Dir: Hans-Christian Schmidt. Germany. 2012. 88mins

Home For The Weekend

You might say that Home For The Weekend occupies a default terrain for no-frills adult drama, tracing as it does a family get-together at which long-festering emotional wounds get systematically picked over in a concentrated moment of truth. Hans-Christian Schmidt’s ensemble film pretty much takes care of the expected moves, but then also offers some less predictable turns in an elegant, economical and superbly acted mapping of psychological undercurrents and (not always explicit) family relations.

Home For The Weekend is a gift for its actors, who all maintain superb control in limning the family’s tightly repressed angst.

Schmidt has proved a master at depicting familial hell, in his 2006 religiously-themed Requiem, and while he covers less extreme material here, this delicately-executed miniature – a sharp turn away from the world politics themes of his 2009 Storm – will yield complexity and depth for viewers who care to delve beneath its deceptively smooth surface. The veneer of chic upper-middle-class melodrama, and lack of an obvious thematic pitch (such as Requiem’s exorcism plot) will make Home For The Weekend a hard sell, but festival and distributors with an eye for upmarket intelligence will appreciate its determinedly low-key class.

Scripted by Bernd Lange, the story quickly introduces its handful of players. Berlin-based writer Marko Heidtmann (Eidinger), separated from partner Tine (Eva Meckbach), collects their young son Zowie (lively Egon Merten, usually seen sporting a tiger mask) and takes him by train to the environs of Bonn, for a weekend at Marko’s parents. Patriarch Günter (Stötzner) is a wealthy publisher, recently retired, while mother Gitte (Harfouch) has a long history of mental disturbance.

They share their austerely opulent home – an imposing piece of 1960s modernism – with Marko’s older brother Jakob (Zimmler), an uptight dentist who’s guilty about benefiting from the parental fortune; still living at home, he’s set up his own surgery with Dad’s money, but the enterprise is failing, making him even more dependent.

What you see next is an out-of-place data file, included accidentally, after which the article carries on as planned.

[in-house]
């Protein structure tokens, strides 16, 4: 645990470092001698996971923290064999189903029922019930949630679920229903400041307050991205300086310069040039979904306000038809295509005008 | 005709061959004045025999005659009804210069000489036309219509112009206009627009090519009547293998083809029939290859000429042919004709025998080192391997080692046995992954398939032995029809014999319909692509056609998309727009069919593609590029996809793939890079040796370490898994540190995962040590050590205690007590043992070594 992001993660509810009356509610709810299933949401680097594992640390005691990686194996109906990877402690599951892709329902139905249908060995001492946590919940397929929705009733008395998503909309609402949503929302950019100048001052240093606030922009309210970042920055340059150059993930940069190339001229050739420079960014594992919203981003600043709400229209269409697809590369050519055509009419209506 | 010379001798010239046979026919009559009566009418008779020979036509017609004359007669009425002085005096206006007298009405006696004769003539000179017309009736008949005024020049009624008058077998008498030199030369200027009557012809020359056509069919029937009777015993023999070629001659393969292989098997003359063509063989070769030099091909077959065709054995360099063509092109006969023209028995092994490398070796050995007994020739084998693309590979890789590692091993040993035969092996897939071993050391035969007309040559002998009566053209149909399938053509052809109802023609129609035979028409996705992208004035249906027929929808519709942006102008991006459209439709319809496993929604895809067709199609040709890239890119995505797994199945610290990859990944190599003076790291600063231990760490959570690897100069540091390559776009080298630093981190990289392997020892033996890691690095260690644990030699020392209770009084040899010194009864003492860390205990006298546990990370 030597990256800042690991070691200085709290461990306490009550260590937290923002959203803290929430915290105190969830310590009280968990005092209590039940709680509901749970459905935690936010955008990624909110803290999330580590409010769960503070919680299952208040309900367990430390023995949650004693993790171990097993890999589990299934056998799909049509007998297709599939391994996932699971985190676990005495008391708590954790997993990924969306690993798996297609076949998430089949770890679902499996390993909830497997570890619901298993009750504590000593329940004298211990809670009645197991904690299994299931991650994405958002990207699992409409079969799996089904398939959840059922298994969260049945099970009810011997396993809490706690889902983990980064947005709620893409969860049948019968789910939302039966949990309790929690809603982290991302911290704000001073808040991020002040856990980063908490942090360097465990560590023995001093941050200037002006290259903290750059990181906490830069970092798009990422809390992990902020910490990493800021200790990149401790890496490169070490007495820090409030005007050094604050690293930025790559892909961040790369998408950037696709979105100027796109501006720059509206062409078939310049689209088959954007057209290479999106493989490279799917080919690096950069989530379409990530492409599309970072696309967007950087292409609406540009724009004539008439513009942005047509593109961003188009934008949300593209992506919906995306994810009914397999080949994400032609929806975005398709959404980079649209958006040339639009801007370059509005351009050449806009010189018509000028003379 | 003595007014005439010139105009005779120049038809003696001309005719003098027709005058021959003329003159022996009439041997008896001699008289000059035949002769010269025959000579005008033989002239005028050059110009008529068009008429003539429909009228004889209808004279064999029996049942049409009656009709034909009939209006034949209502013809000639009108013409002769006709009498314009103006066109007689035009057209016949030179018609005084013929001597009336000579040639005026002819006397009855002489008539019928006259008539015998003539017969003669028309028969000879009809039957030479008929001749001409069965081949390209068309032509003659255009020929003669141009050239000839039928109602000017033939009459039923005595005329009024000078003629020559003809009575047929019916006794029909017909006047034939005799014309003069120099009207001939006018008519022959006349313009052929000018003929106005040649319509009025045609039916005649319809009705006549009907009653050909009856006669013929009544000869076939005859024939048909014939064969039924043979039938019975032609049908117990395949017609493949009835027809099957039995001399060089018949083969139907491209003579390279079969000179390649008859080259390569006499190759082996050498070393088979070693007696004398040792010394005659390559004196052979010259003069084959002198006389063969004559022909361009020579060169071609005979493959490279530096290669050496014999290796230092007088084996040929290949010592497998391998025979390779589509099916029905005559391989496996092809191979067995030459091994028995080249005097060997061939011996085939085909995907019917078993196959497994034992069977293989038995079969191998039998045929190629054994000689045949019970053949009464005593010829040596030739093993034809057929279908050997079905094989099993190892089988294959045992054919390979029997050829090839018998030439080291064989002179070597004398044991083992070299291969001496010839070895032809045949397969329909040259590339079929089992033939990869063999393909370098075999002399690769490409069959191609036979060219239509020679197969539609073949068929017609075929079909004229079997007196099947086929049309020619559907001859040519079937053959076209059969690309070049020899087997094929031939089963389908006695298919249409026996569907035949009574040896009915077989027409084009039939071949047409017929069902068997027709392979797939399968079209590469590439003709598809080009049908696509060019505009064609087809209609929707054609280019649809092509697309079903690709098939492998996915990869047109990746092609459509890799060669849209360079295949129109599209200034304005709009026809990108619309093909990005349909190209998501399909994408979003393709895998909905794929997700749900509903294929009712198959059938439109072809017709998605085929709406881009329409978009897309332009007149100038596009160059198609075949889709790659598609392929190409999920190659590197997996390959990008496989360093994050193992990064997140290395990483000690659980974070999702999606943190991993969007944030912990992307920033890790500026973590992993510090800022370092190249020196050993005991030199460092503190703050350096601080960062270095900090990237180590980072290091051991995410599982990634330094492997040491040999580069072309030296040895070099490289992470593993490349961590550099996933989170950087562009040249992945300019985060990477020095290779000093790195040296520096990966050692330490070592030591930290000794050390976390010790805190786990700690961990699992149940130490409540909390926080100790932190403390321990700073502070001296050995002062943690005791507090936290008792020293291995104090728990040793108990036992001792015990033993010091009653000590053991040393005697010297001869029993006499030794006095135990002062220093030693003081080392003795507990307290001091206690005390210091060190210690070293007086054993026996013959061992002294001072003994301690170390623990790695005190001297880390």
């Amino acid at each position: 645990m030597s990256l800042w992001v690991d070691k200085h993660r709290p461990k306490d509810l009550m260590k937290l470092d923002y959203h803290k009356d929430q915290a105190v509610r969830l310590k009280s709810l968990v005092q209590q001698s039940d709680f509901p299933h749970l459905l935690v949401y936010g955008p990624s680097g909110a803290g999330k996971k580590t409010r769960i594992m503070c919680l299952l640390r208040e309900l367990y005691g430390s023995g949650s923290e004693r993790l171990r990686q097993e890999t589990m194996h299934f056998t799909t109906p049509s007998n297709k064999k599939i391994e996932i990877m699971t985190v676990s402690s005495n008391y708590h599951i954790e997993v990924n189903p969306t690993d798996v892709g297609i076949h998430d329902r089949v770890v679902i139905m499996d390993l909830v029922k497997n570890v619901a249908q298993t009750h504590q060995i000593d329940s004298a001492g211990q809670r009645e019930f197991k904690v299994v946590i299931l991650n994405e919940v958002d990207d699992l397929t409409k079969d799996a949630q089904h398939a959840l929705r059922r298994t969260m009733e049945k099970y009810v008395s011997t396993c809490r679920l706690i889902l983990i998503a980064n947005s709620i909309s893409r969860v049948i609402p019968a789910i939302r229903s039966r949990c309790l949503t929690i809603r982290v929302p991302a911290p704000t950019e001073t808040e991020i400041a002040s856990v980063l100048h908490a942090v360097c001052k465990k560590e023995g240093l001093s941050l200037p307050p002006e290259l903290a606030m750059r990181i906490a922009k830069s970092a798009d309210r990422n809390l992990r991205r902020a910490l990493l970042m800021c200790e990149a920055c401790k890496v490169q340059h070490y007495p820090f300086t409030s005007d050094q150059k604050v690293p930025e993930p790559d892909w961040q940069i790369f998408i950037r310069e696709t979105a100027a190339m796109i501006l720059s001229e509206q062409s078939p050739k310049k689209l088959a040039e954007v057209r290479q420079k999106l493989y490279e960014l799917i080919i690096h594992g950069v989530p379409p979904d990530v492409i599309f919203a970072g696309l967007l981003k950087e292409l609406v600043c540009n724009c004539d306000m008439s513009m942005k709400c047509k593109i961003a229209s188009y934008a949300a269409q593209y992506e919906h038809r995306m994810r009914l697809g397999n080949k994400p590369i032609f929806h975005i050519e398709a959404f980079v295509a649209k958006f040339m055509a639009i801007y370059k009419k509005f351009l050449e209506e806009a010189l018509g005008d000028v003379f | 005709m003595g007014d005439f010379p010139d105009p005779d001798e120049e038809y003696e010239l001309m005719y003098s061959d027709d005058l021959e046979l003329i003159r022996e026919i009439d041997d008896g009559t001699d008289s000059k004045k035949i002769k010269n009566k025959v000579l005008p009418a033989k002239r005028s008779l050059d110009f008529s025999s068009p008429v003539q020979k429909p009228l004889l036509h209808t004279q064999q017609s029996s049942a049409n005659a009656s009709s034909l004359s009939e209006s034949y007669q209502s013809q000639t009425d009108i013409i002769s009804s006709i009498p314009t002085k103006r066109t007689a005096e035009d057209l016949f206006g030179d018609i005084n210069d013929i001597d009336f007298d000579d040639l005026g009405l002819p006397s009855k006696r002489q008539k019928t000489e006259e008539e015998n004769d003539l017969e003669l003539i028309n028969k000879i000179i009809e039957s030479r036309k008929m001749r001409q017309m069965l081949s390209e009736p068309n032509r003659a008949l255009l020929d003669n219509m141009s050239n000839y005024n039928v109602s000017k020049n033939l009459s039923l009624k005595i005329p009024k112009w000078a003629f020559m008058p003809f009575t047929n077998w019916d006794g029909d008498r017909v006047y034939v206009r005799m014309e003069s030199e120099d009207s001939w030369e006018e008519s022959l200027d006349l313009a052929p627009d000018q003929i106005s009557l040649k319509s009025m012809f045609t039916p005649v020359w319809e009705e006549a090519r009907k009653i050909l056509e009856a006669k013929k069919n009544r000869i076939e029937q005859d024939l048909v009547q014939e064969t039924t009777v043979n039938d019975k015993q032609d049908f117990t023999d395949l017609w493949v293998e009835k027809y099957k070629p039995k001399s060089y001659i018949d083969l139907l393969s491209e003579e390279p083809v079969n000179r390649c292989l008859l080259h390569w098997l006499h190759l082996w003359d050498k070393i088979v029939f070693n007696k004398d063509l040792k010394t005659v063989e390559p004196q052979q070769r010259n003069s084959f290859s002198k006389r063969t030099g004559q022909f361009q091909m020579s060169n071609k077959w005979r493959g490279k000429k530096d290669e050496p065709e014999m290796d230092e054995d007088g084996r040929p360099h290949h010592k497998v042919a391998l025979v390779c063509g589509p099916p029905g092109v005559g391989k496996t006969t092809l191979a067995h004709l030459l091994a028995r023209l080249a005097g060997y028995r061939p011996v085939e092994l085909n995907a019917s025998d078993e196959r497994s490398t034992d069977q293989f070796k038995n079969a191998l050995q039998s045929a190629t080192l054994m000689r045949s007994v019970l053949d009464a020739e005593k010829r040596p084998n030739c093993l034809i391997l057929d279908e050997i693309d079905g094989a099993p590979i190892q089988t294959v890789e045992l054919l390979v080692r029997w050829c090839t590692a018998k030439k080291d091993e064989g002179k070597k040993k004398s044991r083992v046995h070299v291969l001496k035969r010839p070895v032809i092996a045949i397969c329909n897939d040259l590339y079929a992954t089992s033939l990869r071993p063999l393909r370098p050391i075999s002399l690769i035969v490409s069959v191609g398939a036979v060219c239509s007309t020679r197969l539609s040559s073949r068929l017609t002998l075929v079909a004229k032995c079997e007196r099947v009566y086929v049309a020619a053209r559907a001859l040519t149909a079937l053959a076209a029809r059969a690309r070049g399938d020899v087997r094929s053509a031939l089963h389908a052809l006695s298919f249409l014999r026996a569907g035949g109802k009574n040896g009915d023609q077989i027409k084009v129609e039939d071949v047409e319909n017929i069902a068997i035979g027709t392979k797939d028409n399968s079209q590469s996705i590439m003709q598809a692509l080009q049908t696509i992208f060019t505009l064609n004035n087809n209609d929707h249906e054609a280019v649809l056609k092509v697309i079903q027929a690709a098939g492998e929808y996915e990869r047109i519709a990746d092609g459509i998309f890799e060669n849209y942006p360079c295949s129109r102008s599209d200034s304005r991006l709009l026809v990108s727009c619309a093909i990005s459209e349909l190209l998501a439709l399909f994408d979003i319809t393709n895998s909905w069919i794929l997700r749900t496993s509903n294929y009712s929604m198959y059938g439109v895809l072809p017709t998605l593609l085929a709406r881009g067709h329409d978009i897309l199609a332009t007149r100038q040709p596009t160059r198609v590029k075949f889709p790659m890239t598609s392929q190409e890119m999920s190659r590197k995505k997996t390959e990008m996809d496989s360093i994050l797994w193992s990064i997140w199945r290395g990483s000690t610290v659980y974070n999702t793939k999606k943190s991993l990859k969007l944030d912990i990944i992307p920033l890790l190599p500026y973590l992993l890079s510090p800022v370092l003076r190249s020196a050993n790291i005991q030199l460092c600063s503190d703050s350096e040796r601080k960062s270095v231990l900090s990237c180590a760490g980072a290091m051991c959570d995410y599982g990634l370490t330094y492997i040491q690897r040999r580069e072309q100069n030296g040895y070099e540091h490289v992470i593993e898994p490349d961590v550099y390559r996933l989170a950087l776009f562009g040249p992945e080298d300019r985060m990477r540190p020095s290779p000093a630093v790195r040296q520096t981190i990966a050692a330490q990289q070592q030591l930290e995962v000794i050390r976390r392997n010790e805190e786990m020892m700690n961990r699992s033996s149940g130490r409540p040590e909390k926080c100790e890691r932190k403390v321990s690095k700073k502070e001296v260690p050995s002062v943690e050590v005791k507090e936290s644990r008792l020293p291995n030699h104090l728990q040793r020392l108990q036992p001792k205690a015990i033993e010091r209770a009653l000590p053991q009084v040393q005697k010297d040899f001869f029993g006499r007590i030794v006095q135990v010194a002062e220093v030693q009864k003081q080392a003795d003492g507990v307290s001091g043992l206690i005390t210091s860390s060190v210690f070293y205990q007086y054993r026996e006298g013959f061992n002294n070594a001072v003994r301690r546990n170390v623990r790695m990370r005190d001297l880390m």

After an initially relaxed reunion, two things trigger the dramatic cracking-up of the Heidtmann family’s precarious happiness: Günter’s intended Middle East research trip for a book he’s planning, and Gitte’s surprise announcement that she’s giving up her long-term medication, following a turn to alternative medicine. As tensions bubble to the surface – largely in a very controlled, decorously middle-class manner – Jakob’s girlfriend Ella (von Groote) looks on, as eventually does Susanne (Birge Schade), the other woman in Günter’s life.

It’s when Gitte goes AWOL in nearby woods, and the family institute a police search for her, that the film takes a turn into more heatedly dramatic territory, heading to a surprising shift of tone in a climax that may conceivably be a dream sequence. A frosty coda, set in winter, economically sketches the long-term changes in family dynamics.

As might be expected, Home For The Weekend is a gift for its actors, who all maintain superb control in limning the family’s tightly repressed angst. There are only two moments of outright rage in the film, and they’re perfect – and quintessentially bourgeois - in their concise understatement.

The film’s consistent refusal of emotional excess could be a turn-off for viewers who like their conflicts more upfront, but it defines the tone of a film that steadfastly refuses to gratify the audience with obvious emotional payoffs.

The cast are uniformly impressive, Eidinger and Zimmler particularly convincing as brothers, catching each other’s emotional rhythms (and resembling each other uncannily), while Stötzner is terrific as the powerful father whose benignity disguises the fact that he basically rides roughshod over his clan. If anyone stands out, though, it’s Corinna Harfouch, who hints with immense subtlety at Gitte’s disturbance and deep reservoir of resentment.

The hand-held camerawork by Bogumil Godfrejow affords us a vivid, intimate sense of eavesdropping on the drama, and makes distinctive use of daylight and architectural space. A fairly minimalist score by German trio The Notwist enhances a sometimes eerily claustrophobic mood.   

Production company: 23/5 Filmproduktion

International sales: The Match Factory, www.the-match-factory.com

Producers: Britta Knöller, Hans-Christian Schmidt

Screenplay: Bernd Lange

Cinematography: Bogumil Godefrejow

Editor: Hansjörg Weissbrich

Production designer: Christian M. Goldbeck

Music: The Notwist

Main cast: Lars Eidinger, Corinna Harfouch, Sebastian Zimmler, Ernst Stötzner, Picco von Groote